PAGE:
It doesn’t take a law degree to conclude that the Breonna Taylor investigation and case are permeated with blatant systematic corruption on every level. This case offers undeniable evidence of how flawed the system is and how it urgently needs criminal justice system reform. Though there are more, six examples of corruption found throughout this case are below. 

The Case

It isn’t easy to find anything about this case that makes logical sense. History has shown us repeatedly that legal proceedings and investigations that don’t make sense were purposely done that way to hide errors, deceit, and misconduct.  

Breonna Taylor was only 26 years old when on May 13, 2020, she was shot and killed by officers serving a no-knock warrant. In all the chaos, her boyfriend, Kenneth Walker, believed intruders were breaking into their apartment. To protect Breonna and himself, Walker fired his legally owned firearm in the officers’ direction one time. They fired back at them with over 30 rounds.

As it turned out, the officers were looking for a suspect who was already in custody. 

The No-Knock Warrant

A judge issues the no-knock warrant to investigators at their request and with sufficient cause. It allows them to enter a possible suspect’s home without warning or announcing they are police officers. 

The officer’s sought after Breonna’s ex-boyfriend, Jamarcus Glover, already arrested earlier that day. Officers had repeatedly stated that they announced themselves when they entered the apartment despite them having a no-knock warrant; Walker has adamantly denied this.

Since Breonna’s death, no-knock warrants have been made illegal in Louisville, KY, and many other cities around the United States. 

The Arrest

After the officers entered Breonna’s apartment, discovered that she was deceased and that the suspect wasn’t present, they arrested Kenneth Walker for firing his weapon at them. Walker, who had just lost his partner, was detained for an officer’s attempted murder, a serious charge that carries a long sentence.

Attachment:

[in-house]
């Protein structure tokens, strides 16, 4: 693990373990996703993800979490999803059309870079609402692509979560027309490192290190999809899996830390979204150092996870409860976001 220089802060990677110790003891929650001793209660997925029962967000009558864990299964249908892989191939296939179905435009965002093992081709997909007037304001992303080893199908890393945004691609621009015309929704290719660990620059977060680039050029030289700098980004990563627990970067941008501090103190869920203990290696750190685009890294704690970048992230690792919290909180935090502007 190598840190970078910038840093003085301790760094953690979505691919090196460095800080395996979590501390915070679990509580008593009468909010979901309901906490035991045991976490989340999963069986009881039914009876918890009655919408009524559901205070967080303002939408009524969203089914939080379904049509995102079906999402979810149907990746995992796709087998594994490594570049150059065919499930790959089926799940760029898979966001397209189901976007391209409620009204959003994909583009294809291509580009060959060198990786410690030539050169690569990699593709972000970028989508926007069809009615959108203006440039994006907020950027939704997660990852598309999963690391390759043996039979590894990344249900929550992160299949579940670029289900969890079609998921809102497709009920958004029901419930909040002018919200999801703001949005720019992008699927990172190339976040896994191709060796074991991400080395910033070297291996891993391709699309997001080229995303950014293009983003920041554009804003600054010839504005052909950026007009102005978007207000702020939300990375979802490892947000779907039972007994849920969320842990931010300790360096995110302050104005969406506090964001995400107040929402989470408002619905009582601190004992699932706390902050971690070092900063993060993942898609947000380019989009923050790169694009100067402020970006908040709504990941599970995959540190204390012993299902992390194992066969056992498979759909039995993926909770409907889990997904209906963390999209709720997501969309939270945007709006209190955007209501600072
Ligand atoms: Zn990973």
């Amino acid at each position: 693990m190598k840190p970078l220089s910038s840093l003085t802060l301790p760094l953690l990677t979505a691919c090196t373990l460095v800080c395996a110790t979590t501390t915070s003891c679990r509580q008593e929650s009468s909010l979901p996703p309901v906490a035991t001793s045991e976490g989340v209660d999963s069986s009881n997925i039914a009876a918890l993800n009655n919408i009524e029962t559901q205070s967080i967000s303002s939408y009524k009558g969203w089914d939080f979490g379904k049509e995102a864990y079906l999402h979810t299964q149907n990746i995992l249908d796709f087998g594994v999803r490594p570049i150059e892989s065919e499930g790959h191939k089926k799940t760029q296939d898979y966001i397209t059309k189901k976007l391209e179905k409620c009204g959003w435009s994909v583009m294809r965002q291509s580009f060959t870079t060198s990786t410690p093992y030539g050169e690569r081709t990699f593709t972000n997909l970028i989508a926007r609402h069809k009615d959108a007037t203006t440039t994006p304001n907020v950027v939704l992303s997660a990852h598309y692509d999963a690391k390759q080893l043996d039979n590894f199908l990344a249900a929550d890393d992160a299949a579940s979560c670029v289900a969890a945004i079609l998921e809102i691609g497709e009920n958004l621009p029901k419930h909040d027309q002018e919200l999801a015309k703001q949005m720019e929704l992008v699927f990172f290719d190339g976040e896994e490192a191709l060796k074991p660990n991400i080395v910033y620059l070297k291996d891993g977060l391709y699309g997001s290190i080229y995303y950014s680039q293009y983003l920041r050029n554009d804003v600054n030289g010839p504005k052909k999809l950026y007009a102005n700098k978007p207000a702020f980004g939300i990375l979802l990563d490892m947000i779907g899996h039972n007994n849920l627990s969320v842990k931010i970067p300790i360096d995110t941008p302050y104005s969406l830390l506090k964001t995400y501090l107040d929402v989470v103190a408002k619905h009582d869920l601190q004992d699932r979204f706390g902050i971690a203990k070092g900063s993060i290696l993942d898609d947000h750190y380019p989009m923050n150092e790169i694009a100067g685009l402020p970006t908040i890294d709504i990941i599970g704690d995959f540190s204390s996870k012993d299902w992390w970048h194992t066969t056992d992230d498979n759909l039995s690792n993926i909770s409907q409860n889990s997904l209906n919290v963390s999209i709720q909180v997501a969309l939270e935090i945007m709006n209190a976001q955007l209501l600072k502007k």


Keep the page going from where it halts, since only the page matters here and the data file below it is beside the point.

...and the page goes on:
Two months later, the state dropped the ridiculous charges against Walker, and he was released. However, they made it clear to the public that a new indictment could be refiled against Walker at any time. He has since filed a lawsuit seeking full immunity. 

The Investigation 

There are many instances of police mishandling throughout Breonna’s case. A day after the grand jury failed to bring charges against the officers, more evidence surfaced. A body camera video was posted and uploaded on social media. 

The video is from a camera worn by one of the officers the night the officers shot and killed Breonna. It clearly shows that strict policies put in place by the Louisville PD weren’t followed during the investigation. 

At least one of the officers, Brett Hankison, was on the scene during the investigation. The Louisville PD’s policy states officers involved in a shooting shouldn’t be present during any inquisition into that shooting. This vital policy was put in place to ensure that all investigations are completed with the utmost integrity.

The Bribe 

July 2020, four months after Breonna’s death, detectives met with Jamarcus Glover, her ex-boyfriend. They offered him a much lighter sentence for a pending drug case if he would agree to one thing. He was offered probation rather than the 10-year jail sentence he was anticipating if he stated in writing that Breonna was involved in selling drugs with him. 

Glover outright refused to implicate her and went public with the officials’ attempted bribe’s evidence. From the beginning, he’s stated that Breonna had nothing to do with selling drugs or that part of his life. 

The Grand Jury 

The case against the officer finally made it to the grand jury in September 2020. The court ruled that murder charges were not justified, and no one would be charged for shooting Breonna Taylor. One of the officers involved was charged with wanton endangerment because several of the bullets fired into Breonna’s apartment went through the neighboring apartment walls.

The grand jury decided without being shown evidence by those fighting for justice for Breonna’s tragic and preventable death. State attorneys have the power to provide evidence of probable cause for filing charges or not. They never, from the beginning, exhibited any interest in filing charges against the three officers. It’s believed that no further evidence was put forth for the grand Jury to consider the officers’ wrongdoing regarding this case. 

The United States criminal justice system is incredibly flawed. The systematic corruption found within the justice system leaves countless victims, like Breonna Taylor and Kenneth Walker, in its wake. The current system will continue to destroy lives until real change and reform occur. 


Stanford’s David Sklansky on the Breonna Taylor Case, No-Knock Warrants, and Reform